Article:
The referral fees were paid in May and the new hire must have worked at least 115 days in order to receive the incentive. The $500 payment could be renewed for up to three years, with board approval and if the new hire remains an employee. The system also obtained a bus driver longevity program. If a driver works for five years they may receive $500 for the next nine following years. If a driver works for 10 years, they may receive $1,000 for up to 19 years and the incentive amount continues to increase by another $1,000 per every 10 years a driver works.

“Bus drivers have one of the most difficult jobs in a school system. They are the first to greet our students and the last. We have the best team around and their commitment to our families, especially during COVID, has been phenomenal,” Gainesville City School System Superintendent Jeremy Williams said.

Another pandemic-related issue for Hall County is the process and time needed when an individual on a bus tests positive for COVID-19, Lewis said. He said the district personnel must contact trace and its team members must spend hours reviewing bus video footage to determine who’s been in direct contact with the individual.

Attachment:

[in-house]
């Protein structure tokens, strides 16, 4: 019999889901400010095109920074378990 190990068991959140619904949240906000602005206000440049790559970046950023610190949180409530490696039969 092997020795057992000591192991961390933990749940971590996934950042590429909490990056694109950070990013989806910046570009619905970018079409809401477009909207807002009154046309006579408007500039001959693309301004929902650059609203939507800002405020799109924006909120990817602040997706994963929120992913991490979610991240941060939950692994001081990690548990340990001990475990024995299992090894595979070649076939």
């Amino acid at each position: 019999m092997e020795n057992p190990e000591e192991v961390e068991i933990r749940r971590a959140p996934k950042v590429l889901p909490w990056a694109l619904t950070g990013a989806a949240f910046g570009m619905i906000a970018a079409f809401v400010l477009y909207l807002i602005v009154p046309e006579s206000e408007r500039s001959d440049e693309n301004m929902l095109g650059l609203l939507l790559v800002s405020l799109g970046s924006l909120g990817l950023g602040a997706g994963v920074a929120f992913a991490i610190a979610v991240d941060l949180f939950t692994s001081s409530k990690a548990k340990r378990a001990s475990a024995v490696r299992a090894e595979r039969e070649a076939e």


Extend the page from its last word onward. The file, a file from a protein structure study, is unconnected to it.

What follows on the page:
Since the return of in-person classes, buses are sanitized twice a day, sanitizer containers have been installed and bus drivers and riders must wear masks, Lewis said. The district is working on a bus sanitization project designed to keep surfaces on buses germ and virus free for extended periods of time, Lewis said. He said the process involves cleaning, disinfecting and coating with a protectant. More details on the project will be released in the coming weeks, Lewis said.

For the Gainesville City school system, Jones-Mayweather said they’ve implemented assigned seats for students on the bus to ensure social distancing. There is also a morning and evening cleaning crew that sanitizes the buses, Jones-Mayweather said. 

Despite recent transportation challenges, Hobbs said he’s grateful for the bus drivers and staff who assist in providing safe and reliable transportation for students. 

“I am so proud of the people that work in this department. Those bus drivers that have been with us all the way through this pandemic,” Hobbs said. “Many of them have health issues and they chose to continue to serve the community and put their health at risk.”